Left image: This is thin section image (crossed nichols w gypsum plate, 3.3 mm horizontal dimension) from an ultramylonite in Caledonian basement rocks in NW Svalbard. The large grain at extinction is a garnet porphyroclast. Note how the garnet is behaving brittlely, both extending with some quartz infill, and with a sinistral offset along a surface at a high angle to the mylonite foliation. Overall the sense of shear is dextral, and the porphyroclast offset can be thought of as due to antithetic slip. The age of deformation is unclear, but could be Silurian or Devonian. Right image: This is a thin section image of another specimen from nearby the one described above, and is a good example of an asymmetric porphyroclast, in this case with a sinistral sense of shear in this view direction. Note how the irregular margins of the garnet. retrograde metamorphism is changing the garnet into sericite, and that mica material is being deformed into porphyroclast tails (also known as pressure shadows. It almost like a wake area that is created as the surrounding material flows by with the sinistral sense of shear.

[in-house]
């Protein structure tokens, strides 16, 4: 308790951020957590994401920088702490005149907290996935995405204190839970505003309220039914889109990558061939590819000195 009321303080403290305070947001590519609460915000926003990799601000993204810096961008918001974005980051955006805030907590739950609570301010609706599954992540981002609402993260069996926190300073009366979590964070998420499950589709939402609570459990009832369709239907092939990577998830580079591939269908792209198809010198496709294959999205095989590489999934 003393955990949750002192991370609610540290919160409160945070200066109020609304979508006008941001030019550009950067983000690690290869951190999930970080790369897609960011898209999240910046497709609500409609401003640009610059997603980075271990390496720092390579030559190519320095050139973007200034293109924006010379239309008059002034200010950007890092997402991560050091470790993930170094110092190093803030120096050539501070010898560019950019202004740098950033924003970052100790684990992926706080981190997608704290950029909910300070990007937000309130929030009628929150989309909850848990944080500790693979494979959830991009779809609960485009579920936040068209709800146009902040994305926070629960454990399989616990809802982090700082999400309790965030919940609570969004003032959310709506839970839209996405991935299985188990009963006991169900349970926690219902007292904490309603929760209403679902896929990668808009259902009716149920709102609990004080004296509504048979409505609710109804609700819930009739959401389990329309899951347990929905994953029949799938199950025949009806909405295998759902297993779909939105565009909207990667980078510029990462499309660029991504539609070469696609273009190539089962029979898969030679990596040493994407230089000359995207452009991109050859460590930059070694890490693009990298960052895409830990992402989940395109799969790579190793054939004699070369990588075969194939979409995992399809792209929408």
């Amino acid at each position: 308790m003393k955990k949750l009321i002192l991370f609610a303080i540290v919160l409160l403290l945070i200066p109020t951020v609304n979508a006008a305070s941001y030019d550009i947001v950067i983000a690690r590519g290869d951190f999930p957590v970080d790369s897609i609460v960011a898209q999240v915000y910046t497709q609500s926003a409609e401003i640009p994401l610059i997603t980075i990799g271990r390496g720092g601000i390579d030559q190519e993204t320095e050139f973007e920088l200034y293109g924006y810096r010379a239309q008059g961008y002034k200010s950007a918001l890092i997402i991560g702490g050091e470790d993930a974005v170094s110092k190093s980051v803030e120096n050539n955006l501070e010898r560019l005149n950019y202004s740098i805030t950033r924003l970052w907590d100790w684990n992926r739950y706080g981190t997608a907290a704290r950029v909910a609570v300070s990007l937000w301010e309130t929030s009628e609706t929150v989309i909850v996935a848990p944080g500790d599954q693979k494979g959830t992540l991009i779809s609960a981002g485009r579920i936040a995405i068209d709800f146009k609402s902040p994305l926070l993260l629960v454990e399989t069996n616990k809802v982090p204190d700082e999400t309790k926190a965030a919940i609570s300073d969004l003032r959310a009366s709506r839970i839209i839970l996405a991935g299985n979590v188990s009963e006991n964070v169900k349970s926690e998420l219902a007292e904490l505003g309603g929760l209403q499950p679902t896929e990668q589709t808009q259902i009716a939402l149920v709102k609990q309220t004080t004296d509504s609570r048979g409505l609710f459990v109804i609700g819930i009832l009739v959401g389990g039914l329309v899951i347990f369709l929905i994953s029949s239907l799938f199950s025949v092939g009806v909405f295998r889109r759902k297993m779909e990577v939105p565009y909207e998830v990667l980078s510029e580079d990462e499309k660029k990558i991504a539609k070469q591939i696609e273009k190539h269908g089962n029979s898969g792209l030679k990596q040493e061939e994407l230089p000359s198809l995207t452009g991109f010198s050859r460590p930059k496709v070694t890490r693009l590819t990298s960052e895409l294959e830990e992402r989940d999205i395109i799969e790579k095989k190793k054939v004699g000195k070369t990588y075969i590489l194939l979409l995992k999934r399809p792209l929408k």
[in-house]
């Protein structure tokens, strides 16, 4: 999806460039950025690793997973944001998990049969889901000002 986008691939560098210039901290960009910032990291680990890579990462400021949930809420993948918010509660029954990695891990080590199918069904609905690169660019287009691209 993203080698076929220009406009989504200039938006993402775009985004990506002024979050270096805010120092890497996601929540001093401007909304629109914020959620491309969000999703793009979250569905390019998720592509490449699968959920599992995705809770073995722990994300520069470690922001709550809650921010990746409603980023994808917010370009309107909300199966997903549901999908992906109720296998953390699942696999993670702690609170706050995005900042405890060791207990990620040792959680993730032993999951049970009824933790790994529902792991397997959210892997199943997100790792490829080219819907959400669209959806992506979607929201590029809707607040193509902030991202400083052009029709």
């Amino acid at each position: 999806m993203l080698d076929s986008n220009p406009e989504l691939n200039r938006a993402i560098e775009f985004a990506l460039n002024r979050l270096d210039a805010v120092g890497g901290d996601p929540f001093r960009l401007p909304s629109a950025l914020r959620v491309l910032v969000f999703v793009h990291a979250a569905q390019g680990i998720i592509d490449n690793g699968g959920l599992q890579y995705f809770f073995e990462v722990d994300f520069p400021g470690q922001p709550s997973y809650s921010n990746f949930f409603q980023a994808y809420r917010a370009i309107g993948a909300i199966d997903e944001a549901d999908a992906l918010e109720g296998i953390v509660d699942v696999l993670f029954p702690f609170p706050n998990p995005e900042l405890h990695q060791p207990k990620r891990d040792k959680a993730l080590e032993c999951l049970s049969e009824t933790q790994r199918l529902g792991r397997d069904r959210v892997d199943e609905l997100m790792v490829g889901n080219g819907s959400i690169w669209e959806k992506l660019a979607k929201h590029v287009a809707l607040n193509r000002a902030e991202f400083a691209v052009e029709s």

This is a thin section from a sheared amphibolite from the Piedmont of Georgia, showing a feldspar porphyroclast with an asymmetric shape (outlined in blue) and an adjacent NSC surface that has possibly separated the two feldspar grains. The photo is under plain light, and the brown flaky material is biotite, while the green material is hornblende.